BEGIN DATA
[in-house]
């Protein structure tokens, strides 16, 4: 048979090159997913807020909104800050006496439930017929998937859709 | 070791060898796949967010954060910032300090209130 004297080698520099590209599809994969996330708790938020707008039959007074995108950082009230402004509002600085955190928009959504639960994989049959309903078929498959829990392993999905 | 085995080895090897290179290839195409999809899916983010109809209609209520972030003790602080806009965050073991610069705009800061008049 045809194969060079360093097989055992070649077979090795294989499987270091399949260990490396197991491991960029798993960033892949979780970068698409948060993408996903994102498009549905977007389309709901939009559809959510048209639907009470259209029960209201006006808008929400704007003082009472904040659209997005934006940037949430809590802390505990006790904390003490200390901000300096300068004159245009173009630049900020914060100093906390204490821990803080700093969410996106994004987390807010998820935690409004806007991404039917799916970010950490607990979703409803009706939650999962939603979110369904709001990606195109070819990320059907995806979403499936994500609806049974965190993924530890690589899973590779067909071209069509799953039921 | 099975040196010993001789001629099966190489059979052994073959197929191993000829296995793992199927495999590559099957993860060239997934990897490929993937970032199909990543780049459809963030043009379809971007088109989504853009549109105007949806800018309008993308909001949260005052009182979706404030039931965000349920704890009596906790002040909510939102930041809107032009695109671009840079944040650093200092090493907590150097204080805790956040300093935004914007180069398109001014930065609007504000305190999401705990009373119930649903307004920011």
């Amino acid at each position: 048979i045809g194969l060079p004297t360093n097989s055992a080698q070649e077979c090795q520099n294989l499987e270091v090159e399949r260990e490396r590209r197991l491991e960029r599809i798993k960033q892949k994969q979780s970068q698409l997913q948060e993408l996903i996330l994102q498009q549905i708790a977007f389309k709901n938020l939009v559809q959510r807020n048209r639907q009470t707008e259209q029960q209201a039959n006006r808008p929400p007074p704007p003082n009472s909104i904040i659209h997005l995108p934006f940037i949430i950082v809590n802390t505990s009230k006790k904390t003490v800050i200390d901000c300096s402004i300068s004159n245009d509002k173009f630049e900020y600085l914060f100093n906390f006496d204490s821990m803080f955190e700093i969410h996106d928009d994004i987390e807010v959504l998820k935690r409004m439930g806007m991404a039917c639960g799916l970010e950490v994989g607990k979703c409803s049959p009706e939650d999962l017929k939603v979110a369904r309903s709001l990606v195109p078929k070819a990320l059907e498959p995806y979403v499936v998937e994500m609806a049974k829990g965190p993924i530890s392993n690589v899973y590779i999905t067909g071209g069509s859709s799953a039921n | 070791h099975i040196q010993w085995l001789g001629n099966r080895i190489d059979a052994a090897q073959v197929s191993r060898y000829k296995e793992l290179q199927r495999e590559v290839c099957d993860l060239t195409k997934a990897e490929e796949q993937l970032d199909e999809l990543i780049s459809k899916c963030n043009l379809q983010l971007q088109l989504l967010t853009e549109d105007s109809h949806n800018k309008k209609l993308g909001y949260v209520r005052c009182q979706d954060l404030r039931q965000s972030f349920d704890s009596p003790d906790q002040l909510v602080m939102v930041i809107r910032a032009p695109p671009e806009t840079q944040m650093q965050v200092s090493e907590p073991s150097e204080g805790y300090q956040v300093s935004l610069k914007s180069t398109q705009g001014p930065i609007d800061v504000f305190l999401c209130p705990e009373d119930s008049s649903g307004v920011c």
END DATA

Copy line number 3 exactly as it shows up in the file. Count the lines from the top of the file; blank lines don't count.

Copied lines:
């Amino acid at each position: 048979i045809g194969l060079p004297t360093n097989s055992a080698q070649e077979c090795q520099n294989l499987e270091v090159e399949r260990e490396r590209r197991l491991e960029r599809i798993k960033q892949k994969q979780s970068q698409l997913q948060e993408l996903i996330l994102q498009q549905i708790a977007f389309k709901n938020l939009v559809q959510r807020n048209r639907q009470t707008e259209q029960q209201a039959n006006r808008p929400p007074p704007p003082n009472s909104i904040i659209h997005l995108p934006f940037i949430i950082v809590n802390t505990s009230k006790k904390t003490v800050i200390d901000c300096s402004i300068s004159n245009d509002k173009f630049e900020y600085l914060f100093n906390f006496d204490s821990m803080f955190e700093i969410h996106d928009d994004i987390e807010v959504l998820k935690r409004m439930g806007m991404a039917c639960g799916l970010e950490v994989g607990k979703c409803s049959p009706e939650d999962l017929k939603v979110a369904r309903s709001l990606v195109p078929k070819a990320l059907e498959p995806y979403v499936v998937e994500m609806a049974k829990g965190p993924i530890s392993n690589v899973y590779i999905t067909g071209g069509s859709s799953a039921n | 070791h099975i040196q010993w085995l001789g001629n099966r080895i190489d059979a052994a090897q073959v197929s191993r060898y000829k296995e793992l290179q199927r495999e590559v290839c099957d993860l060239t195409k997934a990897e490929e796949q993937l970032d199909e999809l990543i780049s459809k899916c963030n043009l379809q983010l971007q088109l989504l967010t853009e549109d105007s109809h949806n800018k309008k209609l993308g909001y949260v209520r005052c009182q979706d954060l404030r039931q965000s972030f349920d704890s009596p003790d906790q002040l909510v602080m939102v930041i809107r910032a032009p695109p671009e806009t840079q944040m650093q965050v200092s090493e907590p073991s150097e204080g805790y300090q956040v300093s935004l610069k914007s180069t398109q705009g001014p930065i609007d800061v504000f305190l999401c209130p705990e009373d119930s008049s649903g307004v920011c």